Fed stands pat but says will act if needed

by
April 26, 2012

(Reuters) – Federal Reserve Chairman Ben Bernanke on Wednesday said U.S. monetary policy was “more or less in the right place” even though the central bank would not hesitate to launch another round of bond purchases if the economy were to weaken.

In a statement after a two-day meeting, the Fed’s policy-setting panel reiterated its expectation that interest rates would not rise until late 2014 at the earliest, and it took no action on monetary policy.

The Fed also adjusted its economic forecasts to acknowledge an improving labor market and slightly higher inflation over the next few years. The revised forecast, along with a change of heart by the most dovish Fed officials on the timing of the first rate rise, suggested the central bank has grown somewhat less inclined to take more action to help the economic recovery.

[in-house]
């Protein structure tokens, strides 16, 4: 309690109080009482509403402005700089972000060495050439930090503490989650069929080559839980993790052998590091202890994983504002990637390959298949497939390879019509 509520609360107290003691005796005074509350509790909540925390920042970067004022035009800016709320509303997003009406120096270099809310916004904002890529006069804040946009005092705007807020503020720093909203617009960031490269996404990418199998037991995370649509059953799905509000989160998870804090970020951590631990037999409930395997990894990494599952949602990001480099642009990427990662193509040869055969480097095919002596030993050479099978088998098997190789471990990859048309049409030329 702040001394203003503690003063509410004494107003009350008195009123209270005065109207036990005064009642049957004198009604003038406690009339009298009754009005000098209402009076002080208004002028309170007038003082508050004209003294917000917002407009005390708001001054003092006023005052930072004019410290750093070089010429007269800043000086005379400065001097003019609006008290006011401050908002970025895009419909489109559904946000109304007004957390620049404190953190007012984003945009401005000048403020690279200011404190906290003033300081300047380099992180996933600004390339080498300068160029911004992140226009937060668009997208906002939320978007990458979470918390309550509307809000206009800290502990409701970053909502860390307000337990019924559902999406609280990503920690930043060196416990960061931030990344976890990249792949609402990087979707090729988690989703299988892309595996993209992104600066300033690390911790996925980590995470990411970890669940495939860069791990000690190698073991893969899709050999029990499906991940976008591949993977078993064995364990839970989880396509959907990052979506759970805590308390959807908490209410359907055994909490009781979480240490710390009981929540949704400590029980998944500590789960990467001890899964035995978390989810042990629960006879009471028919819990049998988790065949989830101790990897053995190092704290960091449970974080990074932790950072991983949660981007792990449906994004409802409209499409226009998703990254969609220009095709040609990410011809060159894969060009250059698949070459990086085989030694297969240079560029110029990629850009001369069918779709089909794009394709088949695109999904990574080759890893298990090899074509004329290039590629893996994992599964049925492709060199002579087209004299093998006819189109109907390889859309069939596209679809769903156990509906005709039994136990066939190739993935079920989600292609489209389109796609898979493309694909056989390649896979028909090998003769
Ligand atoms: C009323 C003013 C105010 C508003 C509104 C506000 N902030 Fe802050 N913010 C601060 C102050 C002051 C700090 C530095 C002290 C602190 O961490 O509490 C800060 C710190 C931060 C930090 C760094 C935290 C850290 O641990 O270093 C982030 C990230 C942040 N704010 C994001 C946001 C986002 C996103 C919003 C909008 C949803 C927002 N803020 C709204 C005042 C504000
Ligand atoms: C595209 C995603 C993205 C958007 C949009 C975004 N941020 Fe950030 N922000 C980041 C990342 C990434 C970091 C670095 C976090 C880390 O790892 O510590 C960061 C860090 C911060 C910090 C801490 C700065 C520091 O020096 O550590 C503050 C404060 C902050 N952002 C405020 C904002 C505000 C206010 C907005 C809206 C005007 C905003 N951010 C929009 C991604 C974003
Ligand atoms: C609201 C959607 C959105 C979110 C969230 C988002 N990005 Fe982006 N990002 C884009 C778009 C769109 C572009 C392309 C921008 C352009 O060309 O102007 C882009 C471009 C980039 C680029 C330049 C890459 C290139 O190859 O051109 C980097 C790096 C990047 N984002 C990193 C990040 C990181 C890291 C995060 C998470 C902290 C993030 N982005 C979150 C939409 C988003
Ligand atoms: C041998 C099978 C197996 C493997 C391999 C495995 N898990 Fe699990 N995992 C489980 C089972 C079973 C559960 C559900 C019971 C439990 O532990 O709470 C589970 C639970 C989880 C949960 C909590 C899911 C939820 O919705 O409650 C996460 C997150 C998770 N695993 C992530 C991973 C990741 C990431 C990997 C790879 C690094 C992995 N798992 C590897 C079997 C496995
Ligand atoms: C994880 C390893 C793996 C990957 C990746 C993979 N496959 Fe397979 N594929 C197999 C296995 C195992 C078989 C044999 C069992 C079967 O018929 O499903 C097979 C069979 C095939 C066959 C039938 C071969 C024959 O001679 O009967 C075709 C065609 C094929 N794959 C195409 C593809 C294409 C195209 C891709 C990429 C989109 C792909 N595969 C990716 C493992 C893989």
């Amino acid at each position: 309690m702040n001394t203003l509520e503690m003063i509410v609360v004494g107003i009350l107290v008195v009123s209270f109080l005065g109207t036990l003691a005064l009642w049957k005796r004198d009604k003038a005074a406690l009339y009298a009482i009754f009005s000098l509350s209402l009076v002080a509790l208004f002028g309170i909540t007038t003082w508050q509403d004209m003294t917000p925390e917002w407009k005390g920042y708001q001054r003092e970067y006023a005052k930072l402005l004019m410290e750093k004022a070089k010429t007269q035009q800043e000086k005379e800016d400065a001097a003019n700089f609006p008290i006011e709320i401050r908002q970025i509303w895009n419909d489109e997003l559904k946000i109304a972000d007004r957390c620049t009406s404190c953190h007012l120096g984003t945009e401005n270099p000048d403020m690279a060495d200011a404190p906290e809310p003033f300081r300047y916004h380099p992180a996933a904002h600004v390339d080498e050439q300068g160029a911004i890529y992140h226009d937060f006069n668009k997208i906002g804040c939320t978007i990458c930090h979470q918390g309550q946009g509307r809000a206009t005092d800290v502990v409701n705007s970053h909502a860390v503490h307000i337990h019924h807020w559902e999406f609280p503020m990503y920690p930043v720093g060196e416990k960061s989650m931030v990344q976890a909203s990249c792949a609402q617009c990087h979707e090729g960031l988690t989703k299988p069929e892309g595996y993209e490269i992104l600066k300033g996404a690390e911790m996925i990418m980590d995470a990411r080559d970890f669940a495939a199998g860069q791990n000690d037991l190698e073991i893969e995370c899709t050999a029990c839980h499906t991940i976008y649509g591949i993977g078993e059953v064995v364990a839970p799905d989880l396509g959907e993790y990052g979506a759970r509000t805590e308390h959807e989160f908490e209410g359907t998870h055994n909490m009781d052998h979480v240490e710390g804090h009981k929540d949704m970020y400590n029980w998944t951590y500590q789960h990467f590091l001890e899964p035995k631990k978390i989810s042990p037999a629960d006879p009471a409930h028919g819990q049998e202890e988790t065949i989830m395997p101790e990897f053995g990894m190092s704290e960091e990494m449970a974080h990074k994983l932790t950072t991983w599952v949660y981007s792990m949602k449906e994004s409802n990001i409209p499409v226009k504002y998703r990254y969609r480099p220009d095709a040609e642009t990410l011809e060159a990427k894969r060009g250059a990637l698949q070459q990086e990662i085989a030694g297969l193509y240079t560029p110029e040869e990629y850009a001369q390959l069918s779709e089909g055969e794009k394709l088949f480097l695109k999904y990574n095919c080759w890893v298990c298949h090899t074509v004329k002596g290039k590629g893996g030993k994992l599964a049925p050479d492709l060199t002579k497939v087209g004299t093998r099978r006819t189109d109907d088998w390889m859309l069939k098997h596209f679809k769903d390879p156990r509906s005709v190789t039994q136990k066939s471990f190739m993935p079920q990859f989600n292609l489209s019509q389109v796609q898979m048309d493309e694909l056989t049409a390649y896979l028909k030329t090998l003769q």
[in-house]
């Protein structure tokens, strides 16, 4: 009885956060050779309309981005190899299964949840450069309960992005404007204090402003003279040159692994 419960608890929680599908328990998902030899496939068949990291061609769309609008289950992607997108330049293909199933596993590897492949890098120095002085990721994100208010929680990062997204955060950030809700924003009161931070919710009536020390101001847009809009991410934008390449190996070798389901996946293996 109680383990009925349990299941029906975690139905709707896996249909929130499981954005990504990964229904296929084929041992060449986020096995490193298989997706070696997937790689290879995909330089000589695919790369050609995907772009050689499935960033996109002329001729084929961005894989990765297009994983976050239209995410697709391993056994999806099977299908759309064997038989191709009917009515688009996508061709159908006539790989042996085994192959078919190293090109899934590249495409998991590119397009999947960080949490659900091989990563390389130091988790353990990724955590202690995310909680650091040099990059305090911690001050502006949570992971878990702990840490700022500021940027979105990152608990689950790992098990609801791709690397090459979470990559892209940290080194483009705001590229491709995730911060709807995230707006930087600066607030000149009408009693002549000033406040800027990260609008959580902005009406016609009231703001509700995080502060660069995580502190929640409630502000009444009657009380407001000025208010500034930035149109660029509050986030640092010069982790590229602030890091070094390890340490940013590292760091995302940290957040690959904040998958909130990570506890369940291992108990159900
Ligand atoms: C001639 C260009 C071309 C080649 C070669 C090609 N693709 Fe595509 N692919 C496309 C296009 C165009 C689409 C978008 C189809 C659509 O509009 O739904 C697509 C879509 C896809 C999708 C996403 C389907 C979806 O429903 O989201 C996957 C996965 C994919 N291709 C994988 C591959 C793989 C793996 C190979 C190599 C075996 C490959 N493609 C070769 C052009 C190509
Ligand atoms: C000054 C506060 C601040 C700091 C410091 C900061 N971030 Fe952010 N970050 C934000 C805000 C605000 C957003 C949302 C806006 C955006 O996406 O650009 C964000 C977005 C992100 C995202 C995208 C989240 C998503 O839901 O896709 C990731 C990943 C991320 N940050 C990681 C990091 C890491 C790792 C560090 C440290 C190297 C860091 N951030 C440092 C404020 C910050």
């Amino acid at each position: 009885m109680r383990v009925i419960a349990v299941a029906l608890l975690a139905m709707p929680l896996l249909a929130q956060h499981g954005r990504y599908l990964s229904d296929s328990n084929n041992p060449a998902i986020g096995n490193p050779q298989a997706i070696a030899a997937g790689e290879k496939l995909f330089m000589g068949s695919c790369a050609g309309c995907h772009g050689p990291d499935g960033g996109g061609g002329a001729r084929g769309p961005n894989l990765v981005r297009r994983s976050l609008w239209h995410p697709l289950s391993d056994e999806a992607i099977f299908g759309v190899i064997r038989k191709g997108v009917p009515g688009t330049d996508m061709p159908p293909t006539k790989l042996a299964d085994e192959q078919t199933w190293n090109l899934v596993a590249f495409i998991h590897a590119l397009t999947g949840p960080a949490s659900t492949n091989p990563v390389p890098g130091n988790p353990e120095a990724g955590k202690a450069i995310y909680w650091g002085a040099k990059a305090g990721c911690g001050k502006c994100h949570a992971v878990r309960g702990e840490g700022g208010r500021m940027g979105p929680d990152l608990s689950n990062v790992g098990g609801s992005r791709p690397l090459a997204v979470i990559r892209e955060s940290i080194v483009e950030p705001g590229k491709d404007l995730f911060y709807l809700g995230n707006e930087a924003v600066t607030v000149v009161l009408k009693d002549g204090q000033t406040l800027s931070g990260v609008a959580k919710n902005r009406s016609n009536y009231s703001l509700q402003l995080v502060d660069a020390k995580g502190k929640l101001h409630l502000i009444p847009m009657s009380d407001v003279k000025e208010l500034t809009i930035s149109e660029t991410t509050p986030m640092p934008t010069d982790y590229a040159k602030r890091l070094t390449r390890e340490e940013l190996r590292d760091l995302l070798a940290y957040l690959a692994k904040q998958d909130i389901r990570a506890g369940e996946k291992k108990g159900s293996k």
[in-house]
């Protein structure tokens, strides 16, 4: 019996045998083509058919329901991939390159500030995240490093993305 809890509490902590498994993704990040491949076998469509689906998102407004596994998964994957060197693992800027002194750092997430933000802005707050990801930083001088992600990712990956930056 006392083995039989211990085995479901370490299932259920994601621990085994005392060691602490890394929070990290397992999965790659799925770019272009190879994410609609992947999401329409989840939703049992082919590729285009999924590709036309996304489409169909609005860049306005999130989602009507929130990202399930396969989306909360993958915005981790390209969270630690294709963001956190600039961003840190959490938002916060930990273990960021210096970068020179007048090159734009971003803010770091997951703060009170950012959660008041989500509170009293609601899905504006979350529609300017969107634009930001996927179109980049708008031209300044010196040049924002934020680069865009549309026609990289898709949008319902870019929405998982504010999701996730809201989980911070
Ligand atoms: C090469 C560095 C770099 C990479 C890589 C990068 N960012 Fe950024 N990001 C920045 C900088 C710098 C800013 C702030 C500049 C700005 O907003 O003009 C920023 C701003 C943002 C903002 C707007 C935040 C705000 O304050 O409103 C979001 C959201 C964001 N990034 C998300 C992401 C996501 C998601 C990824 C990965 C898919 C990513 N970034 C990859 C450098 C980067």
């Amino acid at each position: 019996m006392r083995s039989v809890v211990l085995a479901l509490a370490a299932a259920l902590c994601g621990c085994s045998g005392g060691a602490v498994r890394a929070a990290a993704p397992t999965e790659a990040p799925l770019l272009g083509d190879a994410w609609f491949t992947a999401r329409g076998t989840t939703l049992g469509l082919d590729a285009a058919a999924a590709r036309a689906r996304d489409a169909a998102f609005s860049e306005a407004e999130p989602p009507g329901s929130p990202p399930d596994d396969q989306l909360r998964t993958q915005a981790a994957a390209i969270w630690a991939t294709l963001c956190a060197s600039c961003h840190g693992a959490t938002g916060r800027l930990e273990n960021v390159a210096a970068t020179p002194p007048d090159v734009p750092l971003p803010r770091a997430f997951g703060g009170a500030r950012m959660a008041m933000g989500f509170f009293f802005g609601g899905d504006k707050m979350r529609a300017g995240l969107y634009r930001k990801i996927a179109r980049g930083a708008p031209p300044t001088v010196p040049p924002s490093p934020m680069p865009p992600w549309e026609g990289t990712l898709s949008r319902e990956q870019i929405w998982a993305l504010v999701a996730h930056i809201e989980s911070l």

“We remain entirely prepared to take additional balance sheet actions as necessary to achieve our objectives,” Bernanke told reporters. “Those tools remained very much on the table and we would not hesitate to use them should the economy require that additional support.”

But he added: “For the time being, it appears that we are more or less in the right place.

In response to the deepest recession in generations, the Fed cut overnight rates to near zero in December 2008 and more than tripled its balance sheet by purchasing $2.3 trillion in government and mortgage bonds in two rounds of so-called quantitative easing.

Bernanke said the central bank could be spurred into doing more if the U.S. unemployment rate, which stood at 8.2 percent last month, failed to keep moving lower.

Fresh projections released by the central bank showed the most dovish officials no longer want to put off a rate increase until 2016. The Fed said seven officials believe it would be appropriate to raise borrowing costs in 2014, up from five officials in January, while only four wanted to wait longer, down from six.

Interest-rate futures showed traders now betting the first rate hike would come in March 2014, a month sooner than earlier thought.

To read more, visit: http://www.reuters.com/article/2012/04/26/us-usa-fed-bernanke-idUSBRE83O0EH20120426

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